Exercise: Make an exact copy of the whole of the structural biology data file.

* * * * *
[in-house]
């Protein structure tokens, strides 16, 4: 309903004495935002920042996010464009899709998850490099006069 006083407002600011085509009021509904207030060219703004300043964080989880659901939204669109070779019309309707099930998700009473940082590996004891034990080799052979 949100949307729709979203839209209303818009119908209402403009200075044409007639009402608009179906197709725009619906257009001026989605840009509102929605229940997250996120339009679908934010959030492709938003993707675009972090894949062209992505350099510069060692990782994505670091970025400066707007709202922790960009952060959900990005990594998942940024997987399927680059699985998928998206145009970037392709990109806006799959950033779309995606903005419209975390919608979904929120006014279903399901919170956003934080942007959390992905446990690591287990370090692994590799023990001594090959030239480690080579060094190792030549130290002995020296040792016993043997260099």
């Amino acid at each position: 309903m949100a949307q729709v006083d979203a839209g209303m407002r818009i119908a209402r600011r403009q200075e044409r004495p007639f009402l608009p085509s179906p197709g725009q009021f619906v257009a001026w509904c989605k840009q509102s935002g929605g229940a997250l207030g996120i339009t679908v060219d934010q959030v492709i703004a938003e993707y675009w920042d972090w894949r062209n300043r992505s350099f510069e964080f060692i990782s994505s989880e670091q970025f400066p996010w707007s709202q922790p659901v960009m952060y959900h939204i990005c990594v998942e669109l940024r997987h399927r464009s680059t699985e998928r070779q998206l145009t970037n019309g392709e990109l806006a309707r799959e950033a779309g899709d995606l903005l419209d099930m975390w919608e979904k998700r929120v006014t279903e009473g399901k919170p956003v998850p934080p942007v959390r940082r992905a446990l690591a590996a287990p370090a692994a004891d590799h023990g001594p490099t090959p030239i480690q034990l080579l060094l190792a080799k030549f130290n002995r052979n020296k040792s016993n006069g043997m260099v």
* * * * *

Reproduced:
[in-house]
């Protein structure tokens, strides 16, 4: 309903004495935002920042996010464009899709998850490099006069 006083407002600011085509009021509904207030060219703004300043964080989880659901939204669109070779019309309707099930998700009473940082590996004891034990080799052979 949100949307729709979203839209209303818009119908209402403009200075044409007639009402608009179906197709725009619906257009001026989605840009509102929605229940997250996120339009679908934010959030492709938003993707675009972090894949062209992505350099510069060692990782994505670091970025400066707007709202922790960009952060959900990005990594998942940024997987399927680059699985998928998206145009970037392709990109806006799959950033779309995606903005419209975390919608979904929120006014279903399901919170956003934080942007959390992905446990690591287990370090692994590799023990001594090959030239480690080579060094190792030549130290002995020296040792016993043997260099």
């Amino acid at each position: 309903m949100a949307q729709v006083d979203a839209g209303m407002r818009i119908a209402r600011r403009q200075e044409r004495p007639f009402l608009p085509s179906p197709g725009q009021f619906v257009a001026w509904c989605k840009q509102s935002g929605g229940a997250l207030g996120i339009t679908v060219d934010q959030v492709i703004a938003e993707y675009w920042d972090w894949r062209n300043r992505s350099f510069e964080f060692i990782s994505s989880e670091q970025f400066p996010w707007s709202q922790p659901v960009m952060y959900h939204i990005c990594v998942e669109l940024r997987h399927r464009s680059t699985e998928r070779q998206l145009t970037n019309g392709e990109l806006a309707r799959e950033a779309g899709d995606l903005l419209d099930m975390w919608e979904k998700r929120v006014t279903e009473g399901k919170p956003v998850p934080p942007v959390r940082r992905a446990l690591a590996a287990p370090a692994a004891d590799h023990g001594p490099t090959p030239i480690q034990l080579l060094l190792a080799k030549f130290n002995r052979n020296k040792s016993n006069g043997m260099v």